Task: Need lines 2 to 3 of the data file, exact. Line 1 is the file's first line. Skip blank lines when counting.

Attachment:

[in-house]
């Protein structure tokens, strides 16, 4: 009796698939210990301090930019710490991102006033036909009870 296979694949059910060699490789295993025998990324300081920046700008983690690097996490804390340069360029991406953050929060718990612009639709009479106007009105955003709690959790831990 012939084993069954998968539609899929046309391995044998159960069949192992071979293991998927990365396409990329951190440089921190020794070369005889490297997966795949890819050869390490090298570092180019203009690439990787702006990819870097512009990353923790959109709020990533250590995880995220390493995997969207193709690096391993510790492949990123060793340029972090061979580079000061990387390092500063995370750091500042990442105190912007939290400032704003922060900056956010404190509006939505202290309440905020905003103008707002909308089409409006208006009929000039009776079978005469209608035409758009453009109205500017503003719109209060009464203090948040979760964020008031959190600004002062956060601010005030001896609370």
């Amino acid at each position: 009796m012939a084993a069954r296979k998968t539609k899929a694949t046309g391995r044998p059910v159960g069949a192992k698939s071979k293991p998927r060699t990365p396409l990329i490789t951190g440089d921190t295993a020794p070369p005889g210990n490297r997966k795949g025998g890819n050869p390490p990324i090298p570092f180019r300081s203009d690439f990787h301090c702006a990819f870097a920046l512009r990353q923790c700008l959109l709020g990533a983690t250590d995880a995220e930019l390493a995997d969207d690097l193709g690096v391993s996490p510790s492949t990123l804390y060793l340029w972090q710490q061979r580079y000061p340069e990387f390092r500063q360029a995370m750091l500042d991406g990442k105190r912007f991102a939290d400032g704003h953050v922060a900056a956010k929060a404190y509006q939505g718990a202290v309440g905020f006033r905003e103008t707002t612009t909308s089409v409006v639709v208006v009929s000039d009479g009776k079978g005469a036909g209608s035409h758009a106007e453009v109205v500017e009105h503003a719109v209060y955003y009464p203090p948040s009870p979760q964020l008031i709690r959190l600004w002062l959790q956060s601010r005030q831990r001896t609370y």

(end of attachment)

């Protein structure tokens, strides 16, 4: 009796698939210990301090930019710490991102006033036909009870 296979694949059910060699490789295993025998990324300081920046700008983690690097996490804390340069360029991406953050929060718990612009639709009479106007009105955003709690959790831990 012939084993069954998968539609899929046309391995044998159960069949192992071979293991998927990365396409990329951190440089921190020794070369005889490297997966795949890819050869390490090298570092180019203009690439990787702006990819870097512009990353923790959109709020990533250590995880995220390493995997969207193709690096391993510790492949990123060793340029972090061979580079000061990387390092500063995370750091500042990442105190912007939290400032704003922060900056956010404190509006939505202290309440905020905003103008707002909308089409409006208006009929000039009776079978005469209608035409758009453009109205500017503003719109209060009464203090948040979760964020008031959190600004002062956060601010005030001896609370």
């Amino acid at each position: 009796m012939a084993a069954r296979k998968t539609k899929a694949t046309g391995r044998p059910v159960g069949a192992k698939s071979k293991p998927r060699t990365p396409l990329i490789t951190g440089d921190t295993a020794p070369p005889g210990n490297r997966k795949g025998g890819n050869p390490p990324i090298p570092f180019r300081s203009d690439f990787h301090c702006a990819f870097a920046l512009r990353q923790c700008l959109l709020g990533a983690t250590d995880a995220e930019l390493a995997d969207d690097l193709g690096v391993s996490p510790s492949t990123l804390y060793l340029w972090q710490q061979r580079y000061p340069e990387f390092r500063q360029a995370m750091l500042d991406g990442k105190r912007f991102a939290d400032g704003h953050v922060a900056a956010k929060a404190y509006q939505g718990a202290v309440g905020f006033r905003e103008t707002t612009t909308s089409v409006v639709v208006v009929s000039d009479g009776k079978g005469a036909g209608s035409h758009a106007e453009v109205v500017e009105h503003a719109v209060y955003y009464p203090p948040s009870p979760q964020l008031i709690r959190l600004w002062l959790q956060s601010r005030q831990r001896t609370y």